Turkey’s foreign minister said Wednesday that more moderate messages have started to come from Greece on the issue of the Eastern Mediterranean, but it has not abandoned its maximalist policies.
Speaking in a live interview on CNN Turk, Mevlut Cavusoglu said: “The messages coming from the Greek prime minister in the past two to three days have been more moderate. More moderate messag s have started to come in recent days. Greece started to give a more positive message, taking the opportunity of the return of the [Turkish seismic exploration vessel] Oruc Reis to Antalya Port to replenish supplies and for maintenance.”
“On the other hand, saying ’we want more of this,’ they maintain their maximalist attitude,” he added. Noting that the exploratory talks that started after the 1996 Kardak crisis are a mechanism established to decide how to resolve problems that cannot be solved with agreements, Cavusoglu underlined that not only one issue but all issues should be discussed in one package.
Oruc Reis’ return to Antalya Port
Cavusoglu emphasized that the Oruc Reis returned to the port due to routine and periodic maintenance and that this does not mean that it is concession.
“As our President [Recep Tayyip Erdogan] told [German Chancellor Angela] Merkel today, we have given diplomacy an opportunity in the past, but Greece declined it,” he said.
“Instead of expecting more from us, Greece can turn this period into an opportunity by taking positive steps. We say that Greece should not miss this opportunity, which it did by signing an agreement with Egypt before,” he added.
Additionally, Cavusoglu noted that Turkey always retains an inherent right in the areas where the Oruc Reis conducts seismic research.
Greece has disputed Turkey’s current energy exploration activities in the Eastern Mediterranean, trying to box in Turkish maritime territory based on small islands near the Turkish coast.
Turkey, the country with the longest coastline in the Mediterranean, has sent out drill ships to explore for energy on its continental shelf, citing that Ankara and the Turkish Republic of Northern Cyprus have rights in the region.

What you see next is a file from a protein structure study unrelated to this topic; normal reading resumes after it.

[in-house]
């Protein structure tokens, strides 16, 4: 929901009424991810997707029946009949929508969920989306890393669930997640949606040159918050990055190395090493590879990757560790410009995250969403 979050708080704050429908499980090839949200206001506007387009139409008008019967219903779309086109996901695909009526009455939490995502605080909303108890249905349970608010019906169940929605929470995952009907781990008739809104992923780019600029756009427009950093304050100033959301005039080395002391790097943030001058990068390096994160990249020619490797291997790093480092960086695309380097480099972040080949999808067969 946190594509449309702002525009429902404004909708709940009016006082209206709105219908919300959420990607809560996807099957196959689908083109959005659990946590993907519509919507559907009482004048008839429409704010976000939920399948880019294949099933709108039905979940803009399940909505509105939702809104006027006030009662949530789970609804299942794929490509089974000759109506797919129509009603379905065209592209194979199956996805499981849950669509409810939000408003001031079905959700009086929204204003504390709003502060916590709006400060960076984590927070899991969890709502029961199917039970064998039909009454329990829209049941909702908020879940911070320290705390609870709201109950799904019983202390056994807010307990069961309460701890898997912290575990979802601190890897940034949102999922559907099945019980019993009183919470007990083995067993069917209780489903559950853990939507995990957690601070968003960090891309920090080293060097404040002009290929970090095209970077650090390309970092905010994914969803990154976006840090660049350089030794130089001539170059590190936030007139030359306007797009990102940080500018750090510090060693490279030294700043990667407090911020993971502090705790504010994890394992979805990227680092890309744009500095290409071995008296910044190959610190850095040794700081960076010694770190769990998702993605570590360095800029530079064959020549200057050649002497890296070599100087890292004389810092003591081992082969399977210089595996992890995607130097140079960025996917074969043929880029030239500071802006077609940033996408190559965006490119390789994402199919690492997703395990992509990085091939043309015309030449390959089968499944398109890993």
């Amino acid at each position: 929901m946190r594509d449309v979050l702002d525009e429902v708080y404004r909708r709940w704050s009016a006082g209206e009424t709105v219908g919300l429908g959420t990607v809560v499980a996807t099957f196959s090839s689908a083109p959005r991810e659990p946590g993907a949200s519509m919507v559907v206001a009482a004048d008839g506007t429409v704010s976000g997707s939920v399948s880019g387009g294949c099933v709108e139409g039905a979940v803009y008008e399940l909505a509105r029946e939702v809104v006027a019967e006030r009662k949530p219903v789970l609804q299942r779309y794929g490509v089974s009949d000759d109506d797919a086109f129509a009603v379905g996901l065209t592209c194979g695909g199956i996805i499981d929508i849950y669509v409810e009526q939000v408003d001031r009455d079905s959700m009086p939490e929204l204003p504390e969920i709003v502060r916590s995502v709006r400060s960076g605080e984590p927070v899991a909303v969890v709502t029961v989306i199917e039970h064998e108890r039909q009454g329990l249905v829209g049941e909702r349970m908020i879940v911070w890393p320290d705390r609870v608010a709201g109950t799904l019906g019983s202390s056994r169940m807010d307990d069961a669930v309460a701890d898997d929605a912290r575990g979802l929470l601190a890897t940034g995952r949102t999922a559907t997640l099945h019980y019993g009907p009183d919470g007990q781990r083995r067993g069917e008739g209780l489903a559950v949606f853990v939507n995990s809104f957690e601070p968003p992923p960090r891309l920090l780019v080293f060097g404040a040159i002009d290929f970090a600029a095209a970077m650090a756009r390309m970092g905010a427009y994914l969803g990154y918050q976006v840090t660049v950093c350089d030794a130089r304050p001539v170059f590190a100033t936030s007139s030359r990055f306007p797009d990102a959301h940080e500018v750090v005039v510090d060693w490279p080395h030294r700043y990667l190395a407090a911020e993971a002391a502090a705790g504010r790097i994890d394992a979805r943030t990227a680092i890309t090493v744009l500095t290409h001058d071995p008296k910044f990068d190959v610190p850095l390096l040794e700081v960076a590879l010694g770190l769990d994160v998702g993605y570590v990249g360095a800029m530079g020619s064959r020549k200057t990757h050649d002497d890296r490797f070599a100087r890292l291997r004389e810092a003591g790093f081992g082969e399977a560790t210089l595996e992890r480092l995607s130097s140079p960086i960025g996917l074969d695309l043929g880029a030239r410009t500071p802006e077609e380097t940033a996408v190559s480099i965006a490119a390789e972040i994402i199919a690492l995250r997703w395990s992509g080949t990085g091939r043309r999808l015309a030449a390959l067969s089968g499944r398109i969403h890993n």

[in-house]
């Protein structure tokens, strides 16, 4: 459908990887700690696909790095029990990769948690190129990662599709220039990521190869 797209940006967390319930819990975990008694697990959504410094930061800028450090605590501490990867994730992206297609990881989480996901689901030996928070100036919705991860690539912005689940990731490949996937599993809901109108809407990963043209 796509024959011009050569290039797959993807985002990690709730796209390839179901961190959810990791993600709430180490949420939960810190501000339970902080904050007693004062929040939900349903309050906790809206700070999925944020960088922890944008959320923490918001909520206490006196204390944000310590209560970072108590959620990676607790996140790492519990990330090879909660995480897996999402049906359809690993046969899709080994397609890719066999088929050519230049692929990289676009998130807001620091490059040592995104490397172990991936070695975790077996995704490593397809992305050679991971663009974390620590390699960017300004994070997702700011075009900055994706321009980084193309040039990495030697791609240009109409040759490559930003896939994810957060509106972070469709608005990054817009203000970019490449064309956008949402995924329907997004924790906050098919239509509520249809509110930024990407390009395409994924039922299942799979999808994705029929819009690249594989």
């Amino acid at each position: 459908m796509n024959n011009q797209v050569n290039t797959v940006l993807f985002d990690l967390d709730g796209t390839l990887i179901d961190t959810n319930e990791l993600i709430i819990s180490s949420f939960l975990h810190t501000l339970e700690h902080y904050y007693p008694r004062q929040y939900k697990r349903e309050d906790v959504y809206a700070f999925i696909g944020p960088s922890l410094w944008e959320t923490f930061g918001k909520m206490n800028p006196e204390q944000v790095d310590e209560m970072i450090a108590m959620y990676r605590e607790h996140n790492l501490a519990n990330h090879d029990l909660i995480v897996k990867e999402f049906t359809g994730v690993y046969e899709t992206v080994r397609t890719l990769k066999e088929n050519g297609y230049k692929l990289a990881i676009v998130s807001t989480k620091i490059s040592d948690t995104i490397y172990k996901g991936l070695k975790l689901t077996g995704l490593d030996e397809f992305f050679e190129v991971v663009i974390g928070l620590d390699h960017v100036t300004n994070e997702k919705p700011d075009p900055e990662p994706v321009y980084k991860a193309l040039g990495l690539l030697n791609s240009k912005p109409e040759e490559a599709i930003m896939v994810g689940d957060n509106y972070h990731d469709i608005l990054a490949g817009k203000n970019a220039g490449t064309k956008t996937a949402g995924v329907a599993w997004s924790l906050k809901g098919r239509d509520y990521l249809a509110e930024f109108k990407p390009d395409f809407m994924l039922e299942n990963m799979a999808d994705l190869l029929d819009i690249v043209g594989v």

Touching on the Seville map, which is used by Greece to isolate Turkey by trying to confine it to its Mediterranean coast, Cavusoglu said “primarily, Greece should announce that it does not accept this map. As long as this map remains, it is impossible to solve problems.”
The map, prepared by Professor Juan Luis Suarez de Vivero of the University of Seville in southern Spain, suggests that the boundaries that Greece claims in the Aegean and Mediterranean seas as its continental shelf and the Exclusive Economic Zone (EEZ) declared by the Greek Cypriots in 2004 indicate the official borders of the European Union.
This map claims that the Greek continental shelf starts from the island of Meis and goes south to the middle of the Mediterranean Sea, which gives Turkey no territory outside of the Gulf of Antalya in southern Turkey.
Cavusoglu went on to say that Germany’s stance on the Eastern Mediterranean issue is more objective and constructive, adding that “France wants to sell weapons by increasing tensions.”
He said Greece has been arming the islands with a non-military status in the Aegean Sea since 1960 and underlined that Greece accepted the armament of islands which it had always denied before 1974.
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